Worried that your pint-size pooch is packing on the pounds? Run your hands along his backbone. You should be able to feel (but not see) his ribs. You also should see a clearly defined waist behind the ribs. If you can't, follow these tips from Debra Eldredge, a veterinarian and coauthor of Dog Owner's Home Veterinary Handbook
(Howell Book House).
See the vet.Before you put your overweight dog on a diet, schedule an appointment with the vet to make sure an underlying health problem isn't causing the numbers to creep up on the scale.
Think beyond mealtime. Snacks and table scraps might account for your overweight dog's bulging belly, Eldredge says. If curtailing in-between meals doesn't make a difference, consider continuing with the same amount of food but switching to a different formula. Your vet can give you guidance.
Give him veggies. Thawed frozen green beans, canned pumpkin (which is fiber-rich and filling), and cut-up carrots make satisfying, low-calorie snacks for your pet.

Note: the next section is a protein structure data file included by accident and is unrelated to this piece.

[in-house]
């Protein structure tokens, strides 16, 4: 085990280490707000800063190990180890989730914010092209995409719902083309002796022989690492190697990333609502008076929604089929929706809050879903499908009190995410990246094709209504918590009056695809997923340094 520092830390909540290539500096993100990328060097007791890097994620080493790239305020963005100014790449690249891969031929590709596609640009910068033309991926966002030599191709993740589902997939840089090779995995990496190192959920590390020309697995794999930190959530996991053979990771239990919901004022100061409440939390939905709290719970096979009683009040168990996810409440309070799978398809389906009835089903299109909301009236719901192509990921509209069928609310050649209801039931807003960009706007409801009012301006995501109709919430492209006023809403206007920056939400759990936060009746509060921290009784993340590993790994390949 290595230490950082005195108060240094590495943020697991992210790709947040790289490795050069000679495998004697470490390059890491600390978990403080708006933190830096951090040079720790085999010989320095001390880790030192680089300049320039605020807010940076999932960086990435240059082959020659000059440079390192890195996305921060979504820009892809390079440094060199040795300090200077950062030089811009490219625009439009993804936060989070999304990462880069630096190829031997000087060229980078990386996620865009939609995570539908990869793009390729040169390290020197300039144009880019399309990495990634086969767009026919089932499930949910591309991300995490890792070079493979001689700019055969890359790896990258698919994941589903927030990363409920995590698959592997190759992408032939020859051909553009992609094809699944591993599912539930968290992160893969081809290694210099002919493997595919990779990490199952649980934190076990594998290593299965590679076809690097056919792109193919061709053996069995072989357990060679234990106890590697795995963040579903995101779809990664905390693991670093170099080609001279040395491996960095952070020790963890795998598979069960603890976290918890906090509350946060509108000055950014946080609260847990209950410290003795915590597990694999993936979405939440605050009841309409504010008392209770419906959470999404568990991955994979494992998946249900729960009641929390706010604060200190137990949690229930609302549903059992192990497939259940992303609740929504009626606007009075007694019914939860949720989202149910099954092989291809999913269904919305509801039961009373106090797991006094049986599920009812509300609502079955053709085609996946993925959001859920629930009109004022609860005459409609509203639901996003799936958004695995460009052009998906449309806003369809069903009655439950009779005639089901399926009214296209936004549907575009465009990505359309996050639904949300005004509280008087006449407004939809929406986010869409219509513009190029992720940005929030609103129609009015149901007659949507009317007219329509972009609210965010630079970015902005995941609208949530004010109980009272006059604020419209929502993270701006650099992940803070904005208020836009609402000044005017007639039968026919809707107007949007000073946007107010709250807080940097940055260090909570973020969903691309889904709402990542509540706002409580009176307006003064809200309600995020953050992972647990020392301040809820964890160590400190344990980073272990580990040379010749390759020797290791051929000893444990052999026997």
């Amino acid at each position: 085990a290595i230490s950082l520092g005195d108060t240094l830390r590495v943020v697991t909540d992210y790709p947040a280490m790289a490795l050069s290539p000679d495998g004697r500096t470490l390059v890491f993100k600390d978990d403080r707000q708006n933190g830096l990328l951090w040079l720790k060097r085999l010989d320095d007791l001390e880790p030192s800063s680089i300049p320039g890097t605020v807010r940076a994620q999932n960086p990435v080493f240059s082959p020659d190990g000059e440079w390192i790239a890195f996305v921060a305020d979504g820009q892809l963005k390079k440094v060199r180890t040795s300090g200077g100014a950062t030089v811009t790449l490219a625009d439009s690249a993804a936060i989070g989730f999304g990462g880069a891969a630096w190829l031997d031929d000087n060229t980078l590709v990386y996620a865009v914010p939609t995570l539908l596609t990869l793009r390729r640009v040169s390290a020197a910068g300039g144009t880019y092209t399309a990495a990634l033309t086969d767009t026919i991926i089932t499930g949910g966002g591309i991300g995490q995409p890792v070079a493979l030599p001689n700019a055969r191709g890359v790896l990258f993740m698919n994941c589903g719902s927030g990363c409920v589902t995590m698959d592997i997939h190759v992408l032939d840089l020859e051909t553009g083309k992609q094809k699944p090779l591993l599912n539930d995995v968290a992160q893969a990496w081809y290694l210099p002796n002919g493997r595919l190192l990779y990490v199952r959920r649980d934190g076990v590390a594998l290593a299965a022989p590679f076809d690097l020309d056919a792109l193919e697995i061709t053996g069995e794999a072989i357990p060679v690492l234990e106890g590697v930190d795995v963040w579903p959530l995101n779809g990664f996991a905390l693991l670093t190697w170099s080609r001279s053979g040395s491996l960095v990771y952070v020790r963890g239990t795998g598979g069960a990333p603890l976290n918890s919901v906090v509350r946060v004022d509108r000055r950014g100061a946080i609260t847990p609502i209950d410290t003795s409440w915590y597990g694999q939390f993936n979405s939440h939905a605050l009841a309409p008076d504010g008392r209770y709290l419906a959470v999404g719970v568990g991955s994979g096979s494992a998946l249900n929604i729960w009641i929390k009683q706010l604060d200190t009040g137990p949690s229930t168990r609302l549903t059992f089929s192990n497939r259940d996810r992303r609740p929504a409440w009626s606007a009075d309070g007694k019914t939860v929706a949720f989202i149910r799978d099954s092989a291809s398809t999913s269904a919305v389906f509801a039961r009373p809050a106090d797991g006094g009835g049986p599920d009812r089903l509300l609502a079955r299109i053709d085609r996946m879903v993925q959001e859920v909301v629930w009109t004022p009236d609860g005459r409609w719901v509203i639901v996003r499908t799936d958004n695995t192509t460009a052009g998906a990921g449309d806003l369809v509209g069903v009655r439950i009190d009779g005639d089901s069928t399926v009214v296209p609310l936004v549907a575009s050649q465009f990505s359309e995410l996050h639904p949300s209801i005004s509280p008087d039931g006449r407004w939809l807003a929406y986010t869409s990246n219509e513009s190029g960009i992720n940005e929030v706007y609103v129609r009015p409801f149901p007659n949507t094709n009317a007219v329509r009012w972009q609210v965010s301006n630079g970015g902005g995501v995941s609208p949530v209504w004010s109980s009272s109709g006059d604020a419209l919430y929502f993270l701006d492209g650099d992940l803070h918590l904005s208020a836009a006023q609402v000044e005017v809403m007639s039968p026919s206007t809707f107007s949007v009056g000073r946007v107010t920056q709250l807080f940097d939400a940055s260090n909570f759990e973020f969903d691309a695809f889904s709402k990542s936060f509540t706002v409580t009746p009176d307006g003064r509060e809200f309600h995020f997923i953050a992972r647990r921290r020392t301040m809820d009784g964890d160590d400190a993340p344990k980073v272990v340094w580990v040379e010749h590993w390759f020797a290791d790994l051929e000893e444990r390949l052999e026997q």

Redo the numbers. A study showed that dogs can count up to six or seven, Eldredge says. If he is accustomed to getting two small biscuits as a treat, break one biscuit into two pieces. By his "accounting," he's still getting his two treats!
Rethink rewards. As much as your overweight dog loves treats, he also loves taking walks, playing, and spending time with you. You also can replace biscuits with a couple of pieces of the kibble that he would get at his meal.
Do the hunger test.Is your Bichon staring up at you with those beautiful eyes as you nibble on peanuts? He's probably not hungry. As you have your snack, offer him a piece of kibble. If he turns it down, he's not really hungry—he just wants your peanuts!
Put him on the scale.If your overweight dog has just a couple of pounds to lose, it can be hard to gauge whether he is making progress. Ask your clinic if it's okay if you stop in once a week so your overweight dog can step up on the doctor's scale.